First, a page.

The scream is sadly drowned out by the approving howls of the crowd, exploding in a thin forest of raised hands the second the Durban girls walk on stage. Not half an hour ago, they were comatose, barely vibrating to actual good music DJ Sideshow was playing, only starting to shake when she dropped some old school rock ‘n roll (perhaps the stuff from the 50s and 60s is pure enough for them). Now there is no escaping their shrieks, and one has to give The Arrows this – they do deliver a half-decent show. The performance is tight, the music an infectious blend of pop and indie rock, sprinkled with hints of jazz. The hooks and riffs are purposefully anthemic – elation is everywhere, yet there is a certain hollowness to both the sound and presence. The use of just the keyboard and the drums leaves a rather large aural gap, that The Arrows fill with exaggerated stage antics. Pam de Menezes beats and kicks her hoof with abandon, her face perpetually mid-orgasm, while Christie Desfontaine is so ferocious in her drum assault that she resembles a crusader knight charging against the heathens (and before the spears are raised – isn’t judgment on face value an intrinsically Christian trope?). Funny enough, they sound best when they enlist the boy-candy from The Dirty Skirts on the drums and another poor dick on acoustic guitar and kick out a spectacular country rendition of “I’m Gonna Find Me A Man”. I’m not sure as to what the message of this choice of cover is, but perhaps they should ditch the duo-pop thing all together and rock out in this vein all the time.

The Arrows

The real question then is – would their music sell without the backing of the Church? Opinions and tastes differ, no doubt, but have we not heard Lilly Allen and The Yeah Yeah Yeahs before? Why would 5fm or any other station playlist a song that, while cute, is nowhere near groundbreaking or catchy enough to be called a hit-single? Is it perhaps a concession nod to the Christian community that has already rallied behind The Arrows on purely ideological grounds? You can’t really play outright gospel music on commercial radio but in the new South Africa you have to appeal to all. This pushes The Arrows to a much wider audience, an audience that will lap up whatever their habitual radio DJ spins, and effectively conceals their Christian agenda. Read most mainstream media articles on them and you will discover that their Church roots are barely touched on, allowing them to operate as cultural shapeshifters–preaching the ‘right’ word of God through their lyrics while actively engaging in brand promotion, advertising whoredom and soul-selling. Cast your eyes to the Adidas armour Christie wears – a sickening combo of light blue tracksuit top and shorts, continue looking past the frequent product give-aways during their set and onto their Facebook page, where every second photo sluts itself with “Taken with our new OLYMPUS BLA-BLA-BLA CAMERA, check it out, you should get one!” The transcription is literal, the camera type – yes there are several Christ-approved models to choose from – is in capitals. The sell is especially effective under the undoubtedly highly spiritual trip to Jerusalem, all that is missing is the tag-line “God looks closer through an Olympus”. Got that in your sights? Now backtrack your gaze to the “In The Words Of Satan” video, particularly the part that condemns money…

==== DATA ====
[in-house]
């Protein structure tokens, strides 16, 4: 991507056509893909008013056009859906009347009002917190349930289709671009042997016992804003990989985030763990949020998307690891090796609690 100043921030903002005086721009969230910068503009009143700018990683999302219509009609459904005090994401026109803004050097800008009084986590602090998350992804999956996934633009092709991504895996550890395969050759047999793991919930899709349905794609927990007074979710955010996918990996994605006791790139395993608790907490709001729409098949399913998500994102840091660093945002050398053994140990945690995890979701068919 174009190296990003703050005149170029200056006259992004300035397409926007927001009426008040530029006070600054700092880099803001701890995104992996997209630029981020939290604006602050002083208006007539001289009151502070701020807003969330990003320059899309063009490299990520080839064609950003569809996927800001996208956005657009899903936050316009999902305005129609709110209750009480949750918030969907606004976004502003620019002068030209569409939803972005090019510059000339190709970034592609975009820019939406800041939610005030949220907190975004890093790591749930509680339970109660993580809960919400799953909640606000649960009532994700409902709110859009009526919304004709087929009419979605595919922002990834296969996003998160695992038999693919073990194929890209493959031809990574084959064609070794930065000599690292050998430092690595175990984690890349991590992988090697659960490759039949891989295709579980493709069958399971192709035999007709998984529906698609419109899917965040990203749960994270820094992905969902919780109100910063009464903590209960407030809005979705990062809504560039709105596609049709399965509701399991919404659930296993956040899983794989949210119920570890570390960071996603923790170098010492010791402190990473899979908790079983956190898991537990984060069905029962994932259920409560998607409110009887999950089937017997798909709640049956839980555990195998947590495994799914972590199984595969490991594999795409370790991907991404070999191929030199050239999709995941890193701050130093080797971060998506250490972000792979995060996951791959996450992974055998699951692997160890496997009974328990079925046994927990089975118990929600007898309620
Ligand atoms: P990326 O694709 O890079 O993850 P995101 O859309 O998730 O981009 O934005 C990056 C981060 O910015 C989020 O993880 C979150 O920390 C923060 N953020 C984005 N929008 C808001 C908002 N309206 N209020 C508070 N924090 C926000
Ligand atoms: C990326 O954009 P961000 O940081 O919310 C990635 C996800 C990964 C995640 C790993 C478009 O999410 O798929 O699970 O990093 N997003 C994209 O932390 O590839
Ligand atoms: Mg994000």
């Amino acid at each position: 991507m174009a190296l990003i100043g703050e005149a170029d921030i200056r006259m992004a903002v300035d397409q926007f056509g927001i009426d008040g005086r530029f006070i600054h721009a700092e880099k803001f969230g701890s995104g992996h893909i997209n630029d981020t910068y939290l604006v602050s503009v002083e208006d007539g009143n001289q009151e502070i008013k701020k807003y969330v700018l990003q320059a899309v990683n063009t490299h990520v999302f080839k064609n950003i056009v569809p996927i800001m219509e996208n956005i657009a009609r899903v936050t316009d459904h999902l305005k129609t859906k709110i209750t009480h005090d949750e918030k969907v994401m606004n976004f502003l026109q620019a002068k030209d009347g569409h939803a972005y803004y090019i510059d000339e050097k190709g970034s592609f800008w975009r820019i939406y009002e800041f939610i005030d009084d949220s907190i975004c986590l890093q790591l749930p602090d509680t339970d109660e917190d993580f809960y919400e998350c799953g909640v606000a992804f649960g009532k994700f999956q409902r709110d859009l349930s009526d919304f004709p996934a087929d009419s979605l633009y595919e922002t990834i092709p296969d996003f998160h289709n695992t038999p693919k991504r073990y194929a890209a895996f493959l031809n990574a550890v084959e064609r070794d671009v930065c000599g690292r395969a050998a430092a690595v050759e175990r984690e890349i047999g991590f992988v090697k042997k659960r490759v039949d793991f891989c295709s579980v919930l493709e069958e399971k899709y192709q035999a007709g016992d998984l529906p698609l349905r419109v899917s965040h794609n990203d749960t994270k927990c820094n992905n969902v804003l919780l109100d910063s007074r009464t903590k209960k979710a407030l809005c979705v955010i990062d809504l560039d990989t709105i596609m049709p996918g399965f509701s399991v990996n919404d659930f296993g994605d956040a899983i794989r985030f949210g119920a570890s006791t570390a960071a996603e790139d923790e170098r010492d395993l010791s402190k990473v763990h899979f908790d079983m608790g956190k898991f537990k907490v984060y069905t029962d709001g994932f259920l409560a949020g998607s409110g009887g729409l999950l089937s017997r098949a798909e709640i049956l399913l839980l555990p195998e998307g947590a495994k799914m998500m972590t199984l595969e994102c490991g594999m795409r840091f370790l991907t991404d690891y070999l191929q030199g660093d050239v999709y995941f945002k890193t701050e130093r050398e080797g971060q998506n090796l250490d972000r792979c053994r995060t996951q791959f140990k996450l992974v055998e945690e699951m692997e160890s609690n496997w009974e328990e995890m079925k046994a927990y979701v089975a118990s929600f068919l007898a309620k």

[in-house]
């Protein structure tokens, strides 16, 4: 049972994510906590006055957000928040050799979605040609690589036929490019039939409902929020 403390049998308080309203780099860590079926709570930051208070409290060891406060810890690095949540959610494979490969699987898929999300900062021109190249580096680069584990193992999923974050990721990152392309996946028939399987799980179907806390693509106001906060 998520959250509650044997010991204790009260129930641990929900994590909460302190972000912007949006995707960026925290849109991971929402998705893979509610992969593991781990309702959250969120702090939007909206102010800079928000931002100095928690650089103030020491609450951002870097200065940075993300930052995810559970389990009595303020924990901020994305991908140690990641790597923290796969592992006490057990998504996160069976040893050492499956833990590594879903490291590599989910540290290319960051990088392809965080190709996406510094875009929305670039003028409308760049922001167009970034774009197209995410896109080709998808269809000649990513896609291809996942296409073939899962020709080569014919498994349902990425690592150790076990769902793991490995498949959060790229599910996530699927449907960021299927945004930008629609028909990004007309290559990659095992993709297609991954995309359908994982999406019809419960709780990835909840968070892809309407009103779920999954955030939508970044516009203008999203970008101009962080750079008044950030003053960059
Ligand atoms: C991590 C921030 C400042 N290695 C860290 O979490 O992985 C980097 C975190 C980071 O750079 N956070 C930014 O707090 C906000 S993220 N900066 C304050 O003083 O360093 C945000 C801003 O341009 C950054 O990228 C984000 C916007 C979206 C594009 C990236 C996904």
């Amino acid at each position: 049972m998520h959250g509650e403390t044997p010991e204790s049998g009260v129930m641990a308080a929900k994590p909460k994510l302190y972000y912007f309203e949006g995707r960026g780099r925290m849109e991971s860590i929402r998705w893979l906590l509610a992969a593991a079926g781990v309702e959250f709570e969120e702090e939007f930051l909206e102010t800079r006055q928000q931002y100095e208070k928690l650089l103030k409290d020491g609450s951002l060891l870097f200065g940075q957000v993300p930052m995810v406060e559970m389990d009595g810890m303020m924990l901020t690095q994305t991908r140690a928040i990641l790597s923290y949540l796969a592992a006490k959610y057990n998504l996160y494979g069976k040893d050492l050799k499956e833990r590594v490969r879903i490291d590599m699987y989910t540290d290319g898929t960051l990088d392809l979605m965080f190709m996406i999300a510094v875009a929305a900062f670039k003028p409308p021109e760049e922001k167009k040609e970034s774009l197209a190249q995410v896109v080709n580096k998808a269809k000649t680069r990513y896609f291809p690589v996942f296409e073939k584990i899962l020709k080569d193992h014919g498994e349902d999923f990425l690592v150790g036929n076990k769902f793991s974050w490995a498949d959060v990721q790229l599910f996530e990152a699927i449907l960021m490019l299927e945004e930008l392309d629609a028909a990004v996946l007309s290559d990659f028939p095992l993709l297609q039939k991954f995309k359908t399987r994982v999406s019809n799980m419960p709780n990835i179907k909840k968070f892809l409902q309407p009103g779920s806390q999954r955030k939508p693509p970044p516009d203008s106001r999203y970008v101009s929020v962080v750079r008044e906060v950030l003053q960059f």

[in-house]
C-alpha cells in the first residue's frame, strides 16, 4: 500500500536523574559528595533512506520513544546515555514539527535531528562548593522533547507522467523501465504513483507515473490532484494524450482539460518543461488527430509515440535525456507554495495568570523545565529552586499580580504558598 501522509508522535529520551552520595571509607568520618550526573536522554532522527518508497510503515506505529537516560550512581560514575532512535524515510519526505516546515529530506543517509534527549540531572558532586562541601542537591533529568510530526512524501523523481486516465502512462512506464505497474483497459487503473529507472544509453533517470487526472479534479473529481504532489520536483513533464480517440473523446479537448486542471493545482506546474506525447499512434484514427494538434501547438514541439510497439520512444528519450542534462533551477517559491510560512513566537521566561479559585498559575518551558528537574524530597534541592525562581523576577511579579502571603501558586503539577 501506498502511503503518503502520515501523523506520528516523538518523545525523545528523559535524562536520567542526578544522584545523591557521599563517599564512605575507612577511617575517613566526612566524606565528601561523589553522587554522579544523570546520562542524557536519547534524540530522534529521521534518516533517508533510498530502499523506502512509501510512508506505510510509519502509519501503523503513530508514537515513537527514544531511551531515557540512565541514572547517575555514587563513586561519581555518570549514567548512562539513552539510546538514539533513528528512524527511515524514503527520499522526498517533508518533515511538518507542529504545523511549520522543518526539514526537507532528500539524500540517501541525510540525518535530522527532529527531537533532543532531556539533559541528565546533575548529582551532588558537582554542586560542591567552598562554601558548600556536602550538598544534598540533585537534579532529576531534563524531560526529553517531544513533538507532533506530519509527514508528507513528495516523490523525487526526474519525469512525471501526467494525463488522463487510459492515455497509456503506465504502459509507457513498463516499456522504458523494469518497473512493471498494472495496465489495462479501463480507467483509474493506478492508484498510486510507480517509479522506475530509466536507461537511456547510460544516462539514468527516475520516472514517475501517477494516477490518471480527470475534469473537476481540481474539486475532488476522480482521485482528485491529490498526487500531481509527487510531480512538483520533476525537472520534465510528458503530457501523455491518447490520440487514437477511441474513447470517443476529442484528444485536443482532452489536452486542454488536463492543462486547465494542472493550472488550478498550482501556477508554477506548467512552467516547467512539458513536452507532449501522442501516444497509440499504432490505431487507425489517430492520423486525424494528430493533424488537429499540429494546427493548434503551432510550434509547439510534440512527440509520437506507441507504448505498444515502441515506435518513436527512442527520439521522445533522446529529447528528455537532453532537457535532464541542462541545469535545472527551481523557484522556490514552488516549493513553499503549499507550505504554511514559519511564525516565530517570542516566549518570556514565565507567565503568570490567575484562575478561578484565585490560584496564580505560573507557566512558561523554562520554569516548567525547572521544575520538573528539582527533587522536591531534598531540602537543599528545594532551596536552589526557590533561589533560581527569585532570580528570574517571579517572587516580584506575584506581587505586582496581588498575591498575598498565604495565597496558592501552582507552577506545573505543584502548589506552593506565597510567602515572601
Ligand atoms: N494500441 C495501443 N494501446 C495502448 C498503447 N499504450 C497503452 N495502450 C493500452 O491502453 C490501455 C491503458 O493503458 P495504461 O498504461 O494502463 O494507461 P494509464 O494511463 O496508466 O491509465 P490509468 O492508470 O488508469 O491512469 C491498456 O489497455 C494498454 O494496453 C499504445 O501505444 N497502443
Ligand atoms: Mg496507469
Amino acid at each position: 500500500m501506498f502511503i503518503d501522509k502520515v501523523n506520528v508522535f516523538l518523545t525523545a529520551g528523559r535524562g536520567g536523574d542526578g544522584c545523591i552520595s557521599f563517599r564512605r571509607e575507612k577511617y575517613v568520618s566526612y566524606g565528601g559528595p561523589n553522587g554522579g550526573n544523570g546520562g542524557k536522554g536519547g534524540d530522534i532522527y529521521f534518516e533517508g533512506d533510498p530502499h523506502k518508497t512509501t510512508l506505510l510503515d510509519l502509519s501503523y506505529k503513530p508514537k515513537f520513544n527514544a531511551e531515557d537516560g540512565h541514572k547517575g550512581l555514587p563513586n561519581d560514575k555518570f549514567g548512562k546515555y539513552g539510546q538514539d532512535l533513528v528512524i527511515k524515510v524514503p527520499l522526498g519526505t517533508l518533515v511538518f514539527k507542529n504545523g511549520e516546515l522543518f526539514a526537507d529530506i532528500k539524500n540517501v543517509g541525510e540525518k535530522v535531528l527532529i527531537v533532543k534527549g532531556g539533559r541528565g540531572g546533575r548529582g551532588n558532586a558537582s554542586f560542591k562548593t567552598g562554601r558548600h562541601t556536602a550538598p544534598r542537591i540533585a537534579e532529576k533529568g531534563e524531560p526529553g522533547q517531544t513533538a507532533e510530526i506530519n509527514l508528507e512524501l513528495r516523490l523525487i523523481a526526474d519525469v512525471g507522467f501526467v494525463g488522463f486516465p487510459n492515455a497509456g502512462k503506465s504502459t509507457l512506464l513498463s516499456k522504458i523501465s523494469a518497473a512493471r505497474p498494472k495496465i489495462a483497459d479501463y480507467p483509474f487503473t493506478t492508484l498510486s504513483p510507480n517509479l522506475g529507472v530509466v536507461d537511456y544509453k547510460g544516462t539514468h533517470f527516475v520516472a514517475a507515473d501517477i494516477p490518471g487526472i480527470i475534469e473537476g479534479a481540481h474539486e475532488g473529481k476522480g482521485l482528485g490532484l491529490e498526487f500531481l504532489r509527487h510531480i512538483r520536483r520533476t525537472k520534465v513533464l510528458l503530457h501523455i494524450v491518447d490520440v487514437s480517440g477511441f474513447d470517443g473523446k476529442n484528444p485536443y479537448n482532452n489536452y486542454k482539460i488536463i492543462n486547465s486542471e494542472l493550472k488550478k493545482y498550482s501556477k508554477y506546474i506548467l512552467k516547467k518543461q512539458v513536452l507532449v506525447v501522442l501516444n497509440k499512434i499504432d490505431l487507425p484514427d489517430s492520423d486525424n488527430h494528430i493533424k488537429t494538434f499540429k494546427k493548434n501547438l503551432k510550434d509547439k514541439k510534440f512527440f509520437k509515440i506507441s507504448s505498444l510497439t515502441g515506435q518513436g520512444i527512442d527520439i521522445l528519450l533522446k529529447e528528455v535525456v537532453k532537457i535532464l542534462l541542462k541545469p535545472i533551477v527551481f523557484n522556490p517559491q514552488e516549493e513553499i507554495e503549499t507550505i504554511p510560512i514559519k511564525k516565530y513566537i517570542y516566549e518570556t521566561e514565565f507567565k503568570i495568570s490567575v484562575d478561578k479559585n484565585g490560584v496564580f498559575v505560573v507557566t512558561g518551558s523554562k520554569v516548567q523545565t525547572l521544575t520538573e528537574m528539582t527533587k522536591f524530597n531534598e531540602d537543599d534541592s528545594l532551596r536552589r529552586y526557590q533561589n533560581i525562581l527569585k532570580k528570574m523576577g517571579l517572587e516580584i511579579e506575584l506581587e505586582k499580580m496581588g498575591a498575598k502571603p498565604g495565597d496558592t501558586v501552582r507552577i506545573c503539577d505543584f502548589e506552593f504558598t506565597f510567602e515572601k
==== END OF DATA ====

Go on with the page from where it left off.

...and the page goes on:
Conclusions should be made and I, from the fiery pit that surely awaits me, can only say that Jesus is definitely not listening to The Arrows.

The Arrows

*All images © Jean Rene Onyangunga.